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Tuesday: February 22, 2005

Blogosphere = Borg Collective? A Dr. Weevil Reprint

Filed under: — site admin @ 11:48 PM GMT-0500

Ted Rall has just figured out that the Blogosphere has some resemblance to the Borg. Some of us were on to that years ago. Here’s something I wrote three years ago next Thursday:

This is probably not an original thought, but I haven’t run across it elsewhere yet, so here goes:

How is Blogworld like the Borg Collective? Let me count the ways:

  1. We’re all linked together into one immense super-brain-like network. The whole is far more intelligent than the sum of its parts, though some of these are pretty smart to begin with.
  2. Communication between the parts is near instantaneous.
  3. Our self-correcting arguments resemble the self-repairing starships of the Borg. If someone who shall remain nameless thought that an old-journalism story’s mention of “Mt. Arafat” in Mecca was a typo for Mt. Ararat, well it didn’t take long to correct, did it?
  4. If you want to know who made that mistake, who corrected it, where, and when, you can find out easily enough. There’s no more privacy in the Blogosphere than in a Borg cube.
  5. We’re always assimilating new individuals to gain new perspectives. Droves of bellicose women, Libertarian deer-hunters from Kolkata (the city formerly known as Calcutta), newly-right-wing punksters in mourning: all are welcome.
  6. In order to survive, bloggers, like Borg drones, must plug into specialized blogging terminals to regenerate at least once a day. The nourishment is purely electronic, but more vital than ordinary gastrointestinal alimentation. (A quadruple-espresso intravenous drip is obviously the next step, at least for those without regular jobs to go to. Then we’d never have to leave the keyboard.)
  7. Unless I missed that episode, Borg drones don’t seem to be paid any salary for their brutal and strenuous lives of exploration, information-gathering, and conquest.
  8. Most important, our mighty collective empire is a threat to the very survival of puny monocephalic (single-headed) and monoencephalic (single-brained) organisms like the Chomskyites and the Fiskians. These vicious but technologically-inferior species either wander their pleasant little green planets (or campuses) in a daze, wondering what hit them, or are so oblivious that they deny that anything bad has happened to them. (By the way, do Robert Fisk’s encounters with the Blogosphere remind anyone else of the Pakleds’ encounters with the starship Enterprise? For those who have forgotten, Pakleds are a race of slow-talking limited-vocabulary intergalactic retards who kidnap Lt. LaForge on Star Trek Next Generation, but are tricked into returning him unharmed with an impressive display of bright-colored gas. That particular episode doesn’t seem to come up in the reruns as often as the others. I suppose it’s considered insensitive.) In short, Resistance Is Futile. Non-blog journalists can either assimilate or die. The same goes for the music industry, but that’s another story.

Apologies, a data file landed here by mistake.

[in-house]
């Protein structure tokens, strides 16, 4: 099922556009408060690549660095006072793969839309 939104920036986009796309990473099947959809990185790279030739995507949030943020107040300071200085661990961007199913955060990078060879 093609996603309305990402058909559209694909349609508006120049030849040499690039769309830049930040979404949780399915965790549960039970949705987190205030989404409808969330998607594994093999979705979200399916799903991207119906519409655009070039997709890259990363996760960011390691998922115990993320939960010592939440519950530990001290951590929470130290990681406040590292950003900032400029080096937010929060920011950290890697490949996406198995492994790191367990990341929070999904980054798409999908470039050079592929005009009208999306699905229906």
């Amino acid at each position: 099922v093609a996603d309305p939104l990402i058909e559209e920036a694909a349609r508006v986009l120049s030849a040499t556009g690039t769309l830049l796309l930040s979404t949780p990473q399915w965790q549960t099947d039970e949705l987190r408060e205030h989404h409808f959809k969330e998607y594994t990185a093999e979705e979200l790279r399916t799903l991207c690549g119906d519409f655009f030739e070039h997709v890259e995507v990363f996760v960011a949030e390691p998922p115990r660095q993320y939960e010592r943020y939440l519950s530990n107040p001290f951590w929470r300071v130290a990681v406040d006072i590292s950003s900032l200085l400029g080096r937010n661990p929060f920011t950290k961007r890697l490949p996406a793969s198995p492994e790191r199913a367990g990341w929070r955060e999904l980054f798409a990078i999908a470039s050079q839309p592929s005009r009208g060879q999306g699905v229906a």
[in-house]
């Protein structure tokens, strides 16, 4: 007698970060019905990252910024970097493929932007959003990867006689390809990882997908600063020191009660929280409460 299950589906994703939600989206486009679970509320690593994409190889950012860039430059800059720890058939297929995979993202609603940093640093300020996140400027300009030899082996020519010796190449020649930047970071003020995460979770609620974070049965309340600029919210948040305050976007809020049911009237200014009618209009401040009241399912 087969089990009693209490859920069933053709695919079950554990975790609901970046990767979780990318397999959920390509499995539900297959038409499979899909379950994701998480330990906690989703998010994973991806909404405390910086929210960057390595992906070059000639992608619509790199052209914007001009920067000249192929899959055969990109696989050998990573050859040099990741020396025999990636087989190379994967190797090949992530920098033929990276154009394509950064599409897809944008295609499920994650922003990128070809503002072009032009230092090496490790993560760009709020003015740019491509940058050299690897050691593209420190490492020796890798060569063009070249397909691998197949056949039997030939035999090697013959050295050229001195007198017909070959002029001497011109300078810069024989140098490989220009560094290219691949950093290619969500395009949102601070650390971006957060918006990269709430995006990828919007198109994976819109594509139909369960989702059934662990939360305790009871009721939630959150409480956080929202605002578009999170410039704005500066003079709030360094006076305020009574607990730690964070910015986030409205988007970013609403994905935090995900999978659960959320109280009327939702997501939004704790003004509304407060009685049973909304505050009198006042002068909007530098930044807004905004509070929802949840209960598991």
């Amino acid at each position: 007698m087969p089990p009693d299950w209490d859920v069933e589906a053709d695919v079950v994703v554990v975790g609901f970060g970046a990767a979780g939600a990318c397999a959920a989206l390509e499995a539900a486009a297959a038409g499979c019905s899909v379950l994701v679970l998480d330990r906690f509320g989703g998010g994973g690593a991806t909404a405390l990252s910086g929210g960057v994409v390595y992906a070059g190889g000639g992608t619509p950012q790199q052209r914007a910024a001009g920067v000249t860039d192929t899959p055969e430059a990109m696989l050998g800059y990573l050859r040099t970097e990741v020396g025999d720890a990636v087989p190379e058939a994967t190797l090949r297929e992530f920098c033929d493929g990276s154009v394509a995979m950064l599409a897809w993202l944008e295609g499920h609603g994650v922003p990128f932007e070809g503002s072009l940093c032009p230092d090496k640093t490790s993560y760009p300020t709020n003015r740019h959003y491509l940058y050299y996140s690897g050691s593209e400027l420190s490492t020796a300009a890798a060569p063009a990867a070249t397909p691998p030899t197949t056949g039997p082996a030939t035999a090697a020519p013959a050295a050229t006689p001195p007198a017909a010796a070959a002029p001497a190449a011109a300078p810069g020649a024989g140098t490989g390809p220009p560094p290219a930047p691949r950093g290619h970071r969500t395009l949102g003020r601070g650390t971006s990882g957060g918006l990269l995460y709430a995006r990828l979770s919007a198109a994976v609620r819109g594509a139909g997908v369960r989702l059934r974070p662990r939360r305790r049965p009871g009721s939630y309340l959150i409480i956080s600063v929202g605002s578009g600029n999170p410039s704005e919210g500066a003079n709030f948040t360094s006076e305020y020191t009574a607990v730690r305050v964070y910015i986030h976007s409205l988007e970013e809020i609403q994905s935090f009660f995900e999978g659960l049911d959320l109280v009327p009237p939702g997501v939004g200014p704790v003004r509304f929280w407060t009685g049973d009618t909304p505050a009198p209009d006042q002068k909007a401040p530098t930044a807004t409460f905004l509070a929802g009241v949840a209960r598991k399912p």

9. Not least, bloggers are all nerds, and nine readers out of ten knew exactly what I meant by that Pakled comparison before I explained it. The other one can always go to Pakled World for more information, including pictures and sound bites. (By the way, I figure that ‘nine out of ten’ is not a ratio but the actual number of my readers.)

(signed) The drone formerly known as Dr. Weevil, new designation ‘1,469,732 of 1,756,411′, tertiary adjunct underblogger to the 4096th Bellicose Shoppers’ Brigade.

Tangential Notes:

  1. If the Blogosphere is the Borg, is Glenn Reynolds the Borg Queen?
  2. While we’re on the subject of Borg females, male viewers of Star Trek Voyager have been oohing and aahing over Seven of Nine’s amazing contours since the series began. Her shape should have come as no surpise. The Borg have always been intergalactic leaders in implant technology. Mostly they go in for the complex and rather kinky metal kind, but it seems they can handle old-fashioned silicon as well.

Though some of the allusions are now rather obscure, I can’t think of anything to add three years later. And Pakled World is still in business.